DNA is the most powerful tool available for identification in forensic investigations. Because of its ability to link physical evidence found at a crime scene to a single person, it is often referred to as a “digital fingerprint.” This method is so precise that it can ensure pinpoint accuracy, down to one in a billion. And, unlike fingerprints, which can only be found if a suspect touches something, DNA exists in every cell of the human body, from hair and blood to skin and tears, and can be shed or deposited while committing a crime. That means it is often the only means for accurate identification.
DNA databases make it possible for law enforcement crime laboratories to electronically search and compare collected DNA profiles to crime scene evidence. In the United States, the Combined DNA Index System (CODIS) links all local, state, and national databases and contains more than 5 million records. Currently, legislation exists on the federal level and in 29 states, enabling investigators to collect DNA upon arrest for certain felony crimes.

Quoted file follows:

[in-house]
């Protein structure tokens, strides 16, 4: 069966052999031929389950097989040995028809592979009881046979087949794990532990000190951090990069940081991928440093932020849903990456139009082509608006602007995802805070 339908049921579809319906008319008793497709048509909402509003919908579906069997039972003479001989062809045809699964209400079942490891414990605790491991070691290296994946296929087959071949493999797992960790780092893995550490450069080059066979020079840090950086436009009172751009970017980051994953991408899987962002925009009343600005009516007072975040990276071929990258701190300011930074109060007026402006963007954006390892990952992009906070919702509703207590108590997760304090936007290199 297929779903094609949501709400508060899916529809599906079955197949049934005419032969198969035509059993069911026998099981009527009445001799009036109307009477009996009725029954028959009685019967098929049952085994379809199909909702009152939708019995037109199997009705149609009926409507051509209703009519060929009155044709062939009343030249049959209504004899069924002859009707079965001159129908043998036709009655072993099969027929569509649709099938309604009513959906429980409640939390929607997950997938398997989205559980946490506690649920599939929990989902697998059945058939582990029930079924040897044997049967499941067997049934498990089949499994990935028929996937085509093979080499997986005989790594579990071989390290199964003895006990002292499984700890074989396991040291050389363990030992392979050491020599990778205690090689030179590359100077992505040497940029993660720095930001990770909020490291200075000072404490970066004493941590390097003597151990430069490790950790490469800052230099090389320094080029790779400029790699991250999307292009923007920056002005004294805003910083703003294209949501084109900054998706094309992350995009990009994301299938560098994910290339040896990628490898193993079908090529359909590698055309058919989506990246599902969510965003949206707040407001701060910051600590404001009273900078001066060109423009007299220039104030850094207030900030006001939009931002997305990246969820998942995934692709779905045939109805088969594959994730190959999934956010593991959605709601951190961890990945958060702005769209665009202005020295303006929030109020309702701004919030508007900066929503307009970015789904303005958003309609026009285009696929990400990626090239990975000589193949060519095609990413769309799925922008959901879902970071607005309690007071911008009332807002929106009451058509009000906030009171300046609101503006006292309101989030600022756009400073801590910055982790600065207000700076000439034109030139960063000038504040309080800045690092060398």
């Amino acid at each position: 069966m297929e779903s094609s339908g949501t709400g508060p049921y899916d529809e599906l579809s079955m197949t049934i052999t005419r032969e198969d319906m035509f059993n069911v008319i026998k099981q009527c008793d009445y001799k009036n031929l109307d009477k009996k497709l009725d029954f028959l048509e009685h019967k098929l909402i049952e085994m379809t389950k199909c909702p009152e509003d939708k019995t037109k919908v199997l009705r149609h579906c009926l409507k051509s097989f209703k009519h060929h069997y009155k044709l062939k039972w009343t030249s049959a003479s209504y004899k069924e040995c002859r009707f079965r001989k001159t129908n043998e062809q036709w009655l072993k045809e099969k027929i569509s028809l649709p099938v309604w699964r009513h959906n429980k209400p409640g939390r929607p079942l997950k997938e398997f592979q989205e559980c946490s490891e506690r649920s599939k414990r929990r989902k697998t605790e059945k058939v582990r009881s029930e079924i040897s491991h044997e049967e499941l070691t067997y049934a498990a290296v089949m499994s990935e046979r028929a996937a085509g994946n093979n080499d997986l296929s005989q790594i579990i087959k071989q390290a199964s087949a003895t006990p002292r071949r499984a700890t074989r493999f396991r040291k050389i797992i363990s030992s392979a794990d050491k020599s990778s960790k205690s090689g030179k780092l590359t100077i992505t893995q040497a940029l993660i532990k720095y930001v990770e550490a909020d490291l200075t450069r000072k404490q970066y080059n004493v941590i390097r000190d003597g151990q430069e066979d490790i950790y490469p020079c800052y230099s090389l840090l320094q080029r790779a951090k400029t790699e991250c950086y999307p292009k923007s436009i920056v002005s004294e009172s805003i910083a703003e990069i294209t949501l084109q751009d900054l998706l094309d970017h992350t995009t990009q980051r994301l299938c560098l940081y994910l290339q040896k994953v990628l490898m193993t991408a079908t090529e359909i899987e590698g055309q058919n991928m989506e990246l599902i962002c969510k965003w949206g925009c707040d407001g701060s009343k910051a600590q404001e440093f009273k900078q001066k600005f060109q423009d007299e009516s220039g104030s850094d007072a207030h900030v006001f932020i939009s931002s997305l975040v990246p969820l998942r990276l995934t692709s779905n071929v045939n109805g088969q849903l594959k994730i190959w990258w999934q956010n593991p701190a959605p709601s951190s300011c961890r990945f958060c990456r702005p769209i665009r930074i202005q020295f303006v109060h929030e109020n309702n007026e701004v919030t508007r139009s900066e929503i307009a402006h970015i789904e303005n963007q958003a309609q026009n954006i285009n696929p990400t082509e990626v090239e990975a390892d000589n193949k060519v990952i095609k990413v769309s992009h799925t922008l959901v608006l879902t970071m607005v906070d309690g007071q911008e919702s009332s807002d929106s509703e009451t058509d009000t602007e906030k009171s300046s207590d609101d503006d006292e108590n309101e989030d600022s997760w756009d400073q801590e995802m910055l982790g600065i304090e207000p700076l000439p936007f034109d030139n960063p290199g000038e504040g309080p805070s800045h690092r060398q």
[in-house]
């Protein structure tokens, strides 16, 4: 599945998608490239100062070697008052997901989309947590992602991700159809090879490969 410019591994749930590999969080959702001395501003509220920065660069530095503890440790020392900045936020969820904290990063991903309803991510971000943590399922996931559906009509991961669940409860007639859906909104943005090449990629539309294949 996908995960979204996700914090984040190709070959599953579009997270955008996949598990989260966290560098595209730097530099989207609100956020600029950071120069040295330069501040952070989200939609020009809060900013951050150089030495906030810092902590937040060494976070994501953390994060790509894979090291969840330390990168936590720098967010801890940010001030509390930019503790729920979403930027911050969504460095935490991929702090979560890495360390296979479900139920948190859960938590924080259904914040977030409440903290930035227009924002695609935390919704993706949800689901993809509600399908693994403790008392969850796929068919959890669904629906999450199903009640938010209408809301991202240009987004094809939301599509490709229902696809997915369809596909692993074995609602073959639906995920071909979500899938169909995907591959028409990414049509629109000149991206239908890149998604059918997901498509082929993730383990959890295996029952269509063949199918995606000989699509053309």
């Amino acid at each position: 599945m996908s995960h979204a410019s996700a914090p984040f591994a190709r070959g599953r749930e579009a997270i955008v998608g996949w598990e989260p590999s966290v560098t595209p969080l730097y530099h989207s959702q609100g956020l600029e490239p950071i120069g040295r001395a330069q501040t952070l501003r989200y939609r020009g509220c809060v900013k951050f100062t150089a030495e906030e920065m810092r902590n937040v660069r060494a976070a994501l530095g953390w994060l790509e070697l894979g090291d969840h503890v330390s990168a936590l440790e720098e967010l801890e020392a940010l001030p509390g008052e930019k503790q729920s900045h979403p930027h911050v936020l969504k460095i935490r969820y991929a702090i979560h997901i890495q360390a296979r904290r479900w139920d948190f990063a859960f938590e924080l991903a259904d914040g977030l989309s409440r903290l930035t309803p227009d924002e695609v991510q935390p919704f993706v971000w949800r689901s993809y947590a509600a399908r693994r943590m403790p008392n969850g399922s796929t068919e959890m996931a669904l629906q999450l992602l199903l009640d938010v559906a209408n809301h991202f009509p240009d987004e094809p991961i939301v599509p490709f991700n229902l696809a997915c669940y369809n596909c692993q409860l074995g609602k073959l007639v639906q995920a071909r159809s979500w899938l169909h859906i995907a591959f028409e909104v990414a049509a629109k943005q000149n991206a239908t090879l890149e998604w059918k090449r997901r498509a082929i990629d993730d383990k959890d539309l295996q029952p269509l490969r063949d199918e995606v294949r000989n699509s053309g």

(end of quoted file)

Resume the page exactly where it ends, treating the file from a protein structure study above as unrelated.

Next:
While some have raised concerns about the privacy of rights of persons accused of serious crimes, DNA testing of arrestees can actually protect civil liberties. Moreover, crime laboratories and investigators would have no need of such predictive health information as it is of no value in a criminal investigation. Through a forensic DNA profile, it is impossible to obtain medical information and genetic indicators. Forensic analysts only analyze the 13 markers that make identification possible. And, unlike fingerprints, the DNA profile is stored in CODIS as a numeric file (see sample profile above), with absolutely no access to personal information (not even the person's name) or criminal background. Crime scene evidence matching this profile will lead police to the right suspect, regardless of race or economic status, thereby reducing the incidence of racial profiling and other objectionable means of developing suspects.
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